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I know my post is a little late...

Maybe we have a disctinction in our definition of "static parsing", but I think that no language can actually be statically unparseable as long there is a finite number of parsing rules. Under this condition, there should be a finite number of possible derivations for a certain number of generated symbols. In Kennedy's example :

whatever / 25 ; # / ; die "this dies!";

Two interpretations are possible. There should not be any problem if the compiler find the two ways and produces a check branching to the two interpretations. Something like this:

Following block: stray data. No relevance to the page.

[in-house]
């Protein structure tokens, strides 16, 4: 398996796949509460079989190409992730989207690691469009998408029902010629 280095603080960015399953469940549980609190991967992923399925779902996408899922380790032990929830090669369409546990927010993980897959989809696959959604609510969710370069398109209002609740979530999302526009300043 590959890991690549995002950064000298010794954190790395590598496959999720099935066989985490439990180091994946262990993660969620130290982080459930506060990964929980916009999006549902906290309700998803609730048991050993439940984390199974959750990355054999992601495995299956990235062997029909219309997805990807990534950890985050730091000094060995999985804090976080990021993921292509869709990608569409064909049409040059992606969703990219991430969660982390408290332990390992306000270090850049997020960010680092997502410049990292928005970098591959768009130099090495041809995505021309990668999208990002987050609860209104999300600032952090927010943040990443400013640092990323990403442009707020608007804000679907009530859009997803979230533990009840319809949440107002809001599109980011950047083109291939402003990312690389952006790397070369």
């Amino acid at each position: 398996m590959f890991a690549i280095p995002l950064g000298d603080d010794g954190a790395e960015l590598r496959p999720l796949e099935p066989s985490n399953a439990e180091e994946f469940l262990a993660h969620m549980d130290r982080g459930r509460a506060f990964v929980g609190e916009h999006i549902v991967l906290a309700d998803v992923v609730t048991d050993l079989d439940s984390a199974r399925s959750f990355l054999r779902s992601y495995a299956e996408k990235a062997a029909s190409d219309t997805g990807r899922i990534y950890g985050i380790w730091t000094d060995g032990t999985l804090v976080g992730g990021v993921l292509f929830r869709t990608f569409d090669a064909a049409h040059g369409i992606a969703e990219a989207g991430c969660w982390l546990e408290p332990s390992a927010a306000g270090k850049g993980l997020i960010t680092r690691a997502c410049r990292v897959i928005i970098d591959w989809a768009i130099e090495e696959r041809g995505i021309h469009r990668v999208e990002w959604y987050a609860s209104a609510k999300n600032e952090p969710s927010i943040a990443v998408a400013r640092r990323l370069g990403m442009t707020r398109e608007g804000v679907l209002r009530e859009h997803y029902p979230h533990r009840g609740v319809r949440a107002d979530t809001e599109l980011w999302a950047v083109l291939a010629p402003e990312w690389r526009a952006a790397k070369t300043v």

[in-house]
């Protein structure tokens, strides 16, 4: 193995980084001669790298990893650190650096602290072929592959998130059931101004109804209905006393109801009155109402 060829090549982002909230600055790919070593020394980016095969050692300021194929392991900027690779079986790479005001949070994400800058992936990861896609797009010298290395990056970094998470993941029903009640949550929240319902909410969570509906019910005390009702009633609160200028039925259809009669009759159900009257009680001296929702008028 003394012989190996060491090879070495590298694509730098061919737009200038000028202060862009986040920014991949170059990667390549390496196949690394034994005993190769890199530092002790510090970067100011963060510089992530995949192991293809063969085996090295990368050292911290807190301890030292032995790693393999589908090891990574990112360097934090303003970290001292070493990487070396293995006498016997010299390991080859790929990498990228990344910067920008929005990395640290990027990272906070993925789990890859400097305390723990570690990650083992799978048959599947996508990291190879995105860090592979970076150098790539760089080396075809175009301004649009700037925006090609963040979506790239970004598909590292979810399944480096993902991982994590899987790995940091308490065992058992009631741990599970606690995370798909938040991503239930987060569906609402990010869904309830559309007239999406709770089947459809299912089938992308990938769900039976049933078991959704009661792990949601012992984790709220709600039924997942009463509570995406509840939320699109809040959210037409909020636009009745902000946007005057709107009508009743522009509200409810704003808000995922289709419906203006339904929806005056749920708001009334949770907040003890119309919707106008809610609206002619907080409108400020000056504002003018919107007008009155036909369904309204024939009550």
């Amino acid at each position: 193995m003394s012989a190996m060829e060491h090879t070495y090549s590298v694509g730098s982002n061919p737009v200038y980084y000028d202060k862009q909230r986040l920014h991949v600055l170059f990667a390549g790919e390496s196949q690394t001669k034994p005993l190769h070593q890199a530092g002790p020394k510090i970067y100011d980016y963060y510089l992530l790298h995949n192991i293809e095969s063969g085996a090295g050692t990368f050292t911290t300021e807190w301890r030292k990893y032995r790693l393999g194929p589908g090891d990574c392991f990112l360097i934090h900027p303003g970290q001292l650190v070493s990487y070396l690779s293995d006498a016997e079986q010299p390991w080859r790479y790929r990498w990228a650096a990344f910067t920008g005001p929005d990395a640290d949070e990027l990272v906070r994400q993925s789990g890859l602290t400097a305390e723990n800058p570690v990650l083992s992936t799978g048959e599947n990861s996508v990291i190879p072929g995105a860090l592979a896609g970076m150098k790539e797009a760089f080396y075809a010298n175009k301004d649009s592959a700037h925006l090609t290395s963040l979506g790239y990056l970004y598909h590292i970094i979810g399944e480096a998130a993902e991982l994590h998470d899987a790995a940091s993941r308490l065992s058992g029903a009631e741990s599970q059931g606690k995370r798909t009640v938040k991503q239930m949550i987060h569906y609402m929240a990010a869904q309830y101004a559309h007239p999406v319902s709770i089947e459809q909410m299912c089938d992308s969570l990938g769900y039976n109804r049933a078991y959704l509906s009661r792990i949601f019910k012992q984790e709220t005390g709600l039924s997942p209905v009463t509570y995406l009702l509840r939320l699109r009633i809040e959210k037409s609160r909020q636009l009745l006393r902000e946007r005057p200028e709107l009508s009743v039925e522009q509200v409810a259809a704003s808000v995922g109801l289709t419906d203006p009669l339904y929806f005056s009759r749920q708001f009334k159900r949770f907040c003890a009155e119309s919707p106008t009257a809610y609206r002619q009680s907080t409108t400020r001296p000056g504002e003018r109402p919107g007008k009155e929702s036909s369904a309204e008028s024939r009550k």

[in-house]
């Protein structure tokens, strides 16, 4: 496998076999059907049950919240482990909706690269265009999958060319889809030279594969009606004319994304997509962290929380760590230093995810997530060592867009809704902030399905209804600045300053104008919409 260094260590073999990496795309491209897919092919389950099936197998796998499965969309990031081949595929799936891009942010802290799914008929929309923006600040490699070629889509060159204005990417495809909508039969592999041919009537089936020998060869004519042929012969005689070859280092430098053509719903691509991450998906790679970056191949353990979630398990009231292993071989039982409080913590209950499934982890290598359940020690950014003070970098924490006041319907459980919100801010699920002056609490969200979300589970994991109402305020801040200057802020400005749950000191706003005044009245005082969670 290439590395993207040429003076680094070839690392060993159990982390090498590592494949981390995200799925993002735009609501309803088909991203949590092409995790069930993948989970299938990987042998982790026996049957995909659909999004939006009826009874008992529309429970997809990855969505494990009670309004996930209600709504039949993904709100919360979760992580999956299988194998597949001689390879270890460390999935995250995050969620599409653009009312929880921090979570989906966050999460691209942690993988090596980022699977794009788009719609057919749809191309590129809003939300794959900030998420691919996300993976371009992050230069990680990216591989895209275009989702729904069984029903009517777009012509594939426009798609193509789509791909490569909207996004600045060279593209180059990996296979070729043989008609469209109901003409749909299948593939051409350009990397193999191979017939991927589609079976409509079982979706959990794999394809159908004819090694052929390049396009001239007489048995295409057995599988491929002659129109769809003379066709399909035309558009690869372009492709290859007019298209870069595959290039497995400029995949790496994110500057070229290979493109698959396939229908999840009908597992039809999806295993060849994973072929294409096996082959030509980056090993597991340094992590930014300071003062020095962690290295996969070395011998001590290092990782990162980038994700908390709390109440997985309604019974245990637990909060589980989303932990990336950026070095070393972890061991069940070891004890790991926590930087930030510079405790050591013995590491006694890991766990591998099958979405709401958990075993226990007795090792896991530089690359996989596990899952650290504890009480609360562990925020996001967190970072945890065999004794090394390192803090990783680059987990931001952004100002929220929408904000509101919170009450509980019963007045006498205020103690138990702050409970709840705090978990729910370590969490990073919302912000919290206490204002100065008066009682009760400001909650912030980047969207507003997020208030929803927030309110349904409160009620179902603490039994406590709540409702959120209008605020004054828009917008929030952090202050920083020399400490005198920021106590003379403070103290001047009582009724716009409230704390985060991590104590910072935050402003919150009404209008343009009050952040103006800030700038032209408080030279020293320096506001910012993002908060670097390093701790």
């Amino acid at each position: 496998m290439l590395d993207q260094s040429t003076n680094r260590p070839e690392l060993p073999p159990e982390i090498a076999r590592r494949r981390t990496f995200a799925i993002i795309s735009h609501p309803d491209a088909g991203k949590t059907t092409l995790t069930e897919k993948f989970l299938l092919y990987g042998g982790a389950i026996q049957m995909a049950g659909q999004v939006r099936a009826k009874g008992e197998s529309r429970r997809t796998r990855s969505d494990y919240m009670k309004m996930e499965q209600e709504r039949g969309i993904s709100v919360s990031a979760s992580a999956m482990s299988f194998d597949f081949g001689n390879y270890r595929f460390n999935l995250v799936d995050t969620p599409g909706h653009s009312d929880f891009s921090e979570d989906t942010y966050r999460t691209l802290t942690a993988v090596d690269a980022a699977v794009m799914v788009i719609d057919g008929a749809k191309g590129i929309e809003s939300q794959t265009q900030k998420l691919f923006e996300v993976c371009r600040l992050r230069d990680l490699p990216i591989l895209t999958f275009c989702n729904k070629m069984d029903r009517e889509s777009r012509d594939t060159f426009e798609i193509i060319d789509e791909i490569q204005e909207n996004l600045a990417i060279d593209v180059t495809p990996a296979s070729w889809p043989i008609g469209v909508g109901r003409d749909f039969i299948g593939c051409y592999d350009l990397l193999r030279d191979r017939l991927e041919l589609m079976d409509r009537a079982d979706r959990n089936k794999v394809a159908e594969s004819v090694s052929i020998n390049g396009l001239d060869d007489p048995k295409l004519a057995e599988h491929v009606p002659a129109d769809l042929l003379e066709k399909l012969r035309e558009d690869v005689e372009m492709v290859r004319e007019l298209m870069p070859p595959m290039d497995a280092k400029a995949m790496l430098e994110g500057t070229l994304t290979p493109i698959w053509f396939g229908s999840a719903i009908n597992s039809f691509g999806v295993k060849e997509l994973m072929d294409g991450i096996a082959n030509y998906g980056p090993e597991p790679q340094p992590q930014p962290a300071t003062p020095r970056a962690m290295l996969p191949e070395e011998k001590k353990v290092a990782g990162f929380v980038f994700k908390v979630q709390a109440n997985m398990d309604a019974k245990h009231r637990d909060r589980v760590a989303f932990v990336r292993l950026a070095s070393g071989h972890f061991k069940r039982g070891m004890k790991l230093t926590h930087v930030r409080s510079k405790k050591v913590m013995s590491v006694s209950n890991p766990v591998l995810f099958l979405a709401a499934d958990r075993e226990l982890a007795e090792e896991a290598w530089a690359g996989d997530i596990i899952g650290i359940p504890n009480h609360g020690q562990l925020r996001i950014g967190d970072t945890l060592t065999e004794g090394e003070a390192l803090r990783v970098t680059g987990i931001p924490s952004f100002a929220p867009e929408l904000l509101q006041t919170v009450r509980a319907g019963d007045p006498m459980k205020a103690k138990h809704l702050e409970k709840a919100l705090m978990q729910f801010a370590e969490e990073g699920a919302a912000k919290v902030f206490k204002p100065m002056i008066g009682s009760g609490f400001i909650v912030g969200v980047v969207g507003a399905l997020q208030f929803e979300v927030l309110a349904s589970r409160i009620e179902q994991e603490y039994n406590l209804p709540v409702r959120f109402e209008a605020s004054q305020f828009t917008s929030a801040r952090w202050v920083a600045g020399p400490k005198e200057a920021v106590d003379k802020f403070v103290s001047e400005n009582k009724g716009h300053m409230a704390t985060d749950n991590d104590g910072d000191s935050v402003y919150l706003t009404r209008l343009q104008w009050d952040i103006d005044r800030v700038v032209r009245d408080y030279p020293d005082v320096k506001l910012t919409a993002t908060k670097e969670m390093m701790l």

if (is_nullary(whatever))
  whatever / 25;
  whatever (/ 25 ; # /);
  die "this dies!";
When we think about it, the Perl interpreter already does this. So technicaly, parsing Perl is not a undecidable problem. You only proved that there could not be a single way to parse Perl - and yes, it is a problem for text editor's syntax-highlighting.

In reply to Re: Perl Cannot Be Parsed: A Formal Proof by ViciousFrank
in thread Perl Cannot Be Parsed: A Formal Proof by Jeffrey Kegler

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